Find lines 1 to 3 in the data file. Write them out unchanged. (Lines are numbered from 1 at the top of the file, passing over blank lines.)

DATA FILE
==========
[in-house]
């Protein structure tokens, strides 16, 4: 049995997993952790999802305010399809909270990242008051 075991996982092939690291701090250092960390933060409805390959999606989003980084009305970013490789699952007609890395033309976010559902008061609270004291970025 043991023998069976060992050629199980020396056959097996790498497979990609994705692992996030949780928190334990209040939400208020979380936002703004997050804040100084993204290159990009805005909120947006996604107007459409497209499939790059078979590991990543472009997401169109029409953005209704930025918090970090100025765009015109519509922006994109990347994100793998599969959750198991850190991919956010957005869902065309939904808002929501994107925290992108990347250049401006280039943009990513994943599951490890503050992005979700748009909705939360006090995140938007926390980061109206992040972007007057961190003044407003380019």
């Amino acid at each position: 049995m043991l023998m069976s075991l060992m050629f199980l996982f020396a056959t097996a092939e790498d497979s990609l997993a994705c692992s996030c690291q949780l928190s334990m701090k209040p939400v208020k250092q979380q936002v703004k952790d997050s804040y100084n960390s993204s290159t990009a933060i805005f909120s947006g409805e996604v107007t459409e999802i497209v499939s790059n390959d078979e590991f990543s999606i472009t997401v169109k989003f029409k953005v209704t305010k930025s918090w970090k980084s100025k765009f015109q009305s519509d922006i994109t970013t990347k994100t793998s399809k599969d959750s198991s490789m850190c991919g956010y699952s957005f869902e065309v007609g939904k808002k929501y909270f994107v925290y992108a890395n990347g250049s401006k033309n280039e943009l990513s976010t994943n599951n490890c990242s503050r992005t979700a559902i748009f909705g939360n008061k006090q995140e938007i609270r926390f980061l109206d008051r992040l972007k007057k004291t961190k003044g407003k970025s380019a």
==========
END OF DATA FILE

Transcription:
[in-house]
């Protein structure tokens, strides 16, 4: 049995997993952790999802305010399809909270990242008051 075991996982092939690291701090250092960390933060409805390959999606989003980084009305970013490789699952007609890395033309976010559902008061609270004291970025 043991023998069976060992050629199980020396056959097996790498497979990609994705692992996030949780928190334990209040939400208020979380936002703004997050804040100084993204290159990009805005909120947006996604107007459409497209499939790059078979590991990543472009997401169109029409953005209704930025918090970090100025765009015109519509922006994109990347994100793998599969959750198991850190991919956010957005869902065309939904808002929501994107925290992108990347250049401006280039943009990513994943599951490890503050992005979700748009909705939360006090995140938007926390980061109206992040972007007057961190003044407003380019």
């Amino acid at each position: 049995m043991l023998m069976s075991l060992m050629f199980l996982f020396a056959t097996a092939e790498d497979s990609l997993a994705c692992s996030c690291q949780l928190s334990m701090k209040p939400v208020k250092q979380q936002v703004k952790d997050s804040y100084n960390s993204s290159t990009a933060i805005f909120s947006g409805e996604v107007t459409e999802i497209v499939s790059n390959d078979e590991f990543s999606i472009t997401v169109k989003f029409k953005v209704t305010k930025s918090w970090k980084s100025k765009f015109q009305s519509d922006i994109t970013t990347k994100t793998s399809k599969d959750s198991s490789m850190c991919g956010y699952s957005f869902e065309v007609g939904k808002k929501y909270f994107v925290y992108a890395n990347g250049s401006k033309n280039e943009l990513s976010t994943n599951n490890c990242s503050r992005t979700a559902i748009f909705g939360n008061k006090q995140e938007i609270r926390f980061l109206d008051r992040l972007k007057k004291t961190k003044g407003k970025s380019a």